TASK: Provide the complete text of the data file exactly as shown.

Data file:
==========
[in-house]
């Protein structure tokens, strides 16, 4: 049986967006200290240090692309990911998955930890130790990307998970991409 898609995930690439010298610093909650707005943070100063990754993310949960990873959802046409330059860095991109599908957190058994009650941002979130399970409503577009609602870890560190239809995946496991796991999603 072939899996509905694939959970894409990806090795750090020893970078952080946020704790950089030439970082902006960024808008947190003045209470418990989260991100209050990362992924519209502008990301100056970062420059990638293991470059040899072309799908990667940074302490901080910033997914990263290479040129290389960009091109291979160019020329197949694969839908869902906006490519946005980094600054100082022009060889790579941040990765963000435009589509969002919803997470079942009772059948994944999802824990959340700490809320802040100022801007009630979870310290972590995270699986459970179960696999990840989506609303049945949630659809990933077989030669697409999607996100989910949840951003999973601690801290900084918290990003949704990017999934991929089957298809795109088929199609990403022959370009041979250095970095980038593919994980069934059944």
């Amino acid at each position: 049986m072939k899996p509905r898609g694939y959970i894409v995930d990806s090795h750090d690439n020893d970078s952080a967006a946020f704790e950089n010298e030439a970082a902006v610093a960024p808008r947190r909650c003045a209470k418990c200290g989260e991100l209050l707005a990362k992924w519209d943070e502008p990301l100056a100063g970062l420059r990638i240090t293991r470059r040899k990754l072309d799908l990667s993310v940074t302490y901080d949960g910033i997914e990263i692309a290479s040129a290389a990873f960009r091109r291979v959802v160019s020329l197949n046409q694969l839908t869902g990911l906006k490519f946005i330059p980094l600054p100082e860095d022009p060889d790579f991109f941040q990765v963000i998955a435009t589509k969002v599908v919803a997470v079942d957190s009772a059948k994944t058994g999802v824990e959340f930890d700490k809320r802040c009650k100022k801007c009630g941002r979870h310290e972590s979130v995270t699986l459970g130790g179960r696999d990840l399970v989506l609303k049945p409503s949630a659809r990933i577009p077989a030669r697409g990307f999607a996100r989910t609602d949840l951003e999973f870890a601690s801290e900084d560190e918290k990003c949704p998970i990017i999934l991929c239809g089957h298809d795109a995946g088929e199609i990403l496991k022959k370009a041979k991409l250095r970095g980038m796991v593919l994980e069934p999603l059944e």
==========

[in-house]
């Protein structure tokens, strides 16, 4: 049986967006200290240090692309990911998955930890130790990307998970991409 898609995930690439010298610093909650707005943070100063990754993310949960990873959802046409330059860095991109599908957190058994009650941002979130399970409503577009609602870890560190239809995946496991796991999603 072939899996509905694939959970894409990806090795750090020893970078952080946020704790950089030439970082902006960024808008947190003045209470418990989260991100209050990362992924519209502008990301100056970062420059990638293991470059040899072309799908990667940074302490901080910033997914990263290479040129290389960009091109291979160019020329197949694969839908869902906006490519946005980094600054100082022009060889790579941040990765963000435009589509969002919803997470079942009772059948994944999802824990959340700490809320802040100022801007009630979870310290972590995270699986459970179960696999990840989506609303049945949630659809990933077989030669697409999607996100989910949840951003999973601690801290900084918290990003949704990017999934991929089957298809795109088929199609990403022959370009041979250095970095980038593919994980069934059944």
């Amino acid at each position: 049986m072939k899996p509905r898609g694939y959970i894409v995930d990806s090795h750090d690439n020893d970078s952080a967006a946020f704790e950089n010298e030439a970082a902006v610093a960024p808008r947190r909650c003045a209470k418990c200290g989260e991100l209050l707005a990362k992924w519209d943070e502008p990301l100056a100063g970062l420059r990638i240090t293991r470059r040899k990754l072309d799908l990667s993310v940074t302490y901080d949960g910033i997914e990263i692309a290479s040129a290389a990873f960009r091109r291979v959802v160019s020329l197949n046409q694969l839908t869902g990911l906006k490519f946005i330059p980094l600054p100082e860095d022009p060889d790579f991109f941040q990765v963000i998955a435009t589509k969002v599908v919803a997470v079942d957190s009772a059948k994944t058994g999802v824990e959340f930890d700490k809320r802040c009650k100022k801007c009630g941002r979870h310290e972590s979130v995270t699986l459970g130790g179960r696999d990840l399970v989506l609303k049945p409503s949630a659809r990933i577009p077989a030669r697409g990307f999607a996100r989910t609602d949840l951003e999973f870890a601690s801290e900084d560190e918290k990003c949704p998970i990017i999934l991929c239809g089957h298809d795109a995946g088929e199609i990403l496991k022959k370009a041979k991409l250095r970095g980038m796991v593919l994980e069934p999603l059944e």